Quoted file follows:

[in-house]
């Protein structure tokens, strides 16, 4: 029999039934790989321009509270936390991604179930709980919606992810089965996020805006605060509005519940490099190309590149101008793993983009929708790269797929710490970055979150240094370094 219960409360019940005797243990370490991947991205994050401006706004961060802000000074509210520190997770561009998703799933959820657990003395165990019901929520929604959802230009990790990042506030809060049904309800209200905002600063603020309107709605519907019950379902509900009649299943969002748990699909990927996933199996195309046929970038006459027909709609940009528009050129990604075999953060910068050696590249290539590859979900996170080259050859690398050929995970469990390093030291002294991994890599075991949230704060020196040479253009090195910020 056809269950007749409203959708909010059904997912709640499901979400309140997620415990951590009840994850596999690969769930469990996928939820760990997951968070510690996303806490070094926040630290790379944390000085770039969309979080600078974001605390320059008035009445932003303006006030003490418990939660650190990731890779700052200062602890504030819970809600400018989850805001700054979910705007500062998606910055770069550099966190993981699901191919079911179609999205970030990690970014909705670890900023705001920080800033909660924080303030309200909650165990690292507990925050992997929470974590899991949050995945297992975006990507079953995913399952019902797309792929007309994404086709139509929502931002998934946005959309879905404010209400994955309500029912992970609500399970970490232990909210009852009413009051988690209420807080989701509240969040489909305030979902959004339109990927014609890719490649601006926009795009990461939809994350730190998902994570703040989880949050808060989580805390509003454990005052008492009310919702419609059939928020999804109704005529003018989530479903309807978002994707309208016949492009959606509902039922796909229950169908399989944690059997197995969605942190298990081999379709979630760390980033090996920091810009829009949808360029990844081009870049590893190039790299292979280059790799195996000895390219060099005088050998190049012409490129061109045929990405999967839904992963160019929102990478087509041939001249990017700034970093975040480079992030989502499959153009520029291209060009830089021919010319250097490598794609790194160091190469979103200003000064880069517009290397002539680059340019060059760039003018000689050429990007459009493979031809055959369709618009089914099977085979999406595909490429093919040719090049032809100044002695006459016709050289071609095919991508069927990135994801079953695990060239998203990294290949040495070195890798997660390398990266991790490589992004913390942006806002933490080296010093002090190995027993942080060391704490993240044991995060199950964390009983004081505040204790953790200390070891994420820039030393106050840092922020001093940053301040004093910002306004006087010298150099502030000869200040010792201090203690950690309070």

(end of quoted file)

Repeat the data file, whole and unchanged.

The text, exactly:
[in-house]
């Protein structure tokens, strides 16, 4: 029999039934790989321009509270936390991604179930709980919606992810089965996020805006605060509005519940490099190309590149101008793993983009929708790269797929710490970055979150240094370094 219960409360019940005797243990370490991947991205994050401006706004961060802000000074509210520190997770561009998703799933959820657990003395165990019901929520929604959802230009990790990042506030809060049904309800209200905002600063603020309107709605519907019950379902509900009649299943969002748990699909990927996933199996195309046929970038006459027909709609940009528009050129990604075999953060910068050696590249290539590859979900996170080259050859690398050929995970469990390093030291002294991994890599075991949230704060020196040479253009090195910020 056809269950007749409203959708909010059904997912709640499901979400309140997620415990951590009840994850596999690969769930469990996928939820760990997951968070510690996303806490070094926040630290790379944390000085770039969309979080600078974001605390320059008035009445932003303006006030003490418990939660650190990731890779700052200062602890504030819970809600400018989850805001700054979910705007500062998606910055770069550099966190993981699901191919079911179609999205970030990690970014909705670890900023705001920080800033909660924080303030309200909650165990690292507990925050992997929470974590899991949050995945297992975006990507079953995913399952019902797309792929007309994404086709139509929502931002998934946005959309879905404010209400994955309500029912992970609500399970970490232990909210009852009413009051988690209420807080989701509240969040489909305030979902959004339109990927014609890719490649601006926009795009990461939809994350730190998902994570703040989880949050808060989580805390509003454990005052008492009310919702419609059939928020999804109704005529003018989530479903309807978002994707309208016949492009959606509902039922796909229950169908399989944690059997197995969605942190298990081999379709979630760390980033090996920091810009829009949808360029990844081009870049590893190039790299292979280059790799195996000895390219060099005088050998190049012409490129061109045929990405999967839904992963160019929102990478087509041939001249990017700034970093975040480079992030989502499959153009520029291209060009830089021919010319250097490598794609790194160091190469979103200003000064880069517009290397002539680059340019060059760039003018000689050429990007459009493979031809055959369709618009089914099977085979999406595909490429093919040719090049032809100044002695006459016709050289071609095919991508069927990135994801079953695990060239998203990294290949040495070195890798997660390398990266991790490589992004913390942006806002933490080296010093002090190995027993942080060391704490993240044991995060199950964390009983004081505040204790953790200390070891994420820039030393106050840092922020001093940053301040004093910002306004006087010298150099502030000869200040010792201090203690950690309070």